Sun Microsystems on Friday officially released a version of its Solaris operating system that features a bundled application server and runs on Intel x86 hardware.
Solaris 9 12/02 is an incremental update to Sun's Unix OS. Inclusion of the Java-based application server, the Platform Edition of Sun ONE (Open Net Environment) Application Server 7, in Solaris was formally announced last May. But initial plans to do so, revealed informally by a Sun official in a March 2001 article on InfoWorld.com, set off a momentary selling off of stock in BEA Systems, which thrives on selling Java application servers for Sun systems.
A Sun official on Friday said there were no hard feelings between the two companies regarding Sun's application server bundling.
"Our reason for doing this is to widen the adoption of the J2EE platform. By putting this into Solaris 9, we ensure that every copy of Solaris 9 going out has an application server built into it so people can build and deploy J2EE applications," said Bill Moffitt, product line manager for Solaris.
"At the same time, we make sure [BEA] WebLogic Server 7 is included in the media kit with Solaris, which means people who prefer can simply take out and install the BEA application server," he said.
But Moffitt acknowledged the BEA product only comes with a six-month trial license while the Sun offering has no such time limit. Still, Sun's application server is for single-machine, smaller application deployments, not enterprise-level applications that require functions such as load-balancing and horizontal scaling, Moffitt said.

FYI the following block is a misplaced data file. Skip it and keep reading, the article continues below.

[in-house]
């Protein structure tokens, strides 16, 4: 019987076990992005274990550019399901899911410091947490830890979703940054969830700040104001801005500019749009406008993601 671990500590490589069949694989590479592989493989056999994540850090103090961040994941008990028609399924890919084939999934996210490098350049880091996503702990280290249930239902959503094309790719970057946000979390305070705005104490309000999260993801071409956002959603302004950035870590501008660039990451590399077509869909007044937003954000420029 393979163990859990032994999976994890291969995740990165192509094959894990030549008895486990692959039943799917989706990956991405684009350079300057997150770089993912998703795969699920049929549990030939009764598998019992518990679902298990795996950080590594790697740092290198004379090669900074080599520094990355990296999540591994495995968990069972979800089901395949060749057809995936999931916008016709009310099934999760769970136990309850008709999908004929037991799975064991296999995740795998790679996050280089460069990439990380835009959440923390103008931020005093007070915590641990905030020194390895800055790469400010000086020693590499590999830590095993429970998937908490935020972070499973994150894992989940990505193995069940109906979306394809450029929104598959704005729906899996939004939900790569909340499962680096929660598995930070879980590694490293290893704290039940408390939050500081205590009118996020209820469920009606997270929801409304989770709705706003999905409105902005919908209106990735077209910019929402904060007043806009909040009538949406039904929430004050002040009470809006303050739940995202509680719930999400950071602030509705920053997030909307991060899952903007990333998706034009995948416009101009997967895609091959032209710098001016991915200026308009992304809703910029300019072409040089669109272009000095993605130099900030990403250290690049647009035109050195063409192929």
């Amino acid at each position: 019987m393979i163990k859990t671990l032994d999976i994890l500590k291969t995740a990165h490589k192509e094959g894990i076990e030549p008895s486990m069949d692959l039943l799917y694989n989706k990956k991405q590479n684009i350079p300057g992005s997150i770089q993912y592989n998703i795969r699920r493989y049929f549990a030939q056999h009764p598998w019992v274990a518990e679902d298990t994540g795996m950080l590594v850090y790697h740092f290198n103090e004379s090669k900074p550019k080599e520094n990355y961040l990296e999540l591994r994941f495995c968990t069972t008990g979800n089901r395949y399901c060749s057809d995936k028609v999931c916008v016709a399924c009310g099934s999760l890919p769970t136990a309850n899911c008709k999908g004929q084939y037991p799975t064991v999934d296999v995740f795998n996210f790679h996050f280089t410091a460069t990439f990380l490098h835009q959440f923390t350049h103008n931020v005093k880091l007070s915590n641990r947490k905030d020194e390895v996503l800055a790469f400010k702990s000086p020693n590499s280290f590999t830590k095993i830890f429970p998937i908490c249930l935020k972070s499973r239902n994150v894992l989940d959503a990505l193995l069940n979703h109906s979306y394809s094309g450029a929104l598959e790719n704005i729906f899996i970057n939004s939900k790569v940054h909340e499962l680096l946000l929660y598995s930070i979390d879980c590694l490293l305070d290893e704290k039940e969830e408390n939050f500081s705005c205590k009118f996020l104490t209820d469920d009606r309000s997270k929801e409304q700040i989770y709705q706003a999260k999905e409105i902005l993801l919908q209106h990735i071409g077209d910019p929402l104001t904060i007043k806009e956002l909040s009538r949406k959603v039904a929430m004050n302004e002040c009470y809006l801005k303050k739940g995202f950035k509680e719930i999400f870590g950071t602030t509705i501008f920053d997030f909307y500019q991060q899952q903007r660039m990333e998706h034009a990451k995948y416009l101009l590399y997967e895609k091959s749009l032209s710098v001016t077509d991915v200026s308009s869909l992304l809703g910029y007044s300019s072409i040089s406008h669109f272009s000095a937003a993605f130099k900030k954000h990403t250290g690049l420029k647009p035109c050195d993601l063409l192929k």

"What the [BEA] executives I spoke to said was they supported the idea of making the J2EE platform as ubiquitous as possible and getting a rising tide to [raise] all boats. They don't see the Sun ONE Application Server as being that much competition to them. Their market share is much greater than ours," said Moffitt.
An analyst downplayed any rift between Sun and BEA Systems. IBM also has its own application server, WebSphere, despite partners having theirs as well, said Gordon Haff, analyst at Illuminata.
Support for Intel x86 on Solaris is re-established with Version 9 12/02. Despite reports that said Sun was abandoning x86 on Solaris, Moffitt said this was never the case; the project merely was delayed.
The application server, however, does not yet work with the Intel release of Solaris 9 12/02. It will do so in a future release, according to a Sun representative.
Haff said Sparc still remains the primary platform for Solaris. "X86 Intel is not nearly as strategic a platform as Solaris for Sparc; however, it is widely used," he said.
Haff, however, asserted that Sun did indeed want to end the x86 version of Solaris. "There was certainly a school of thought within Sun that said Solaris on Intel wasn't something that was worth bringing forward," Haff said.
Sun in November made available on its Web site an early-access version of its Solaris 9 operating system for Intel-compatible processors. Version 9 12/02 itself has been available for download since last month, but Sun did not announce the OS until Friday, when it became available on digital media.
Also included in Solaris 9 12/02 are enhancements to the logging function in Unix File System (UFS) to boost performance. The logging function is a journaling capability for keeping track of files to minimize downtime when a system shuts down. With the new release there is no longer any performance penalty to pay for keeping the logging function on.
UFS helps Sun better compete against Veritas and its file system, Haff said. Although UFS is included with Solaris and Veritas is not, Veritas has a significant volume on Sun and can use this to then sell its own clustering software for Sun, competing against Sun's own clustering software, Haff said.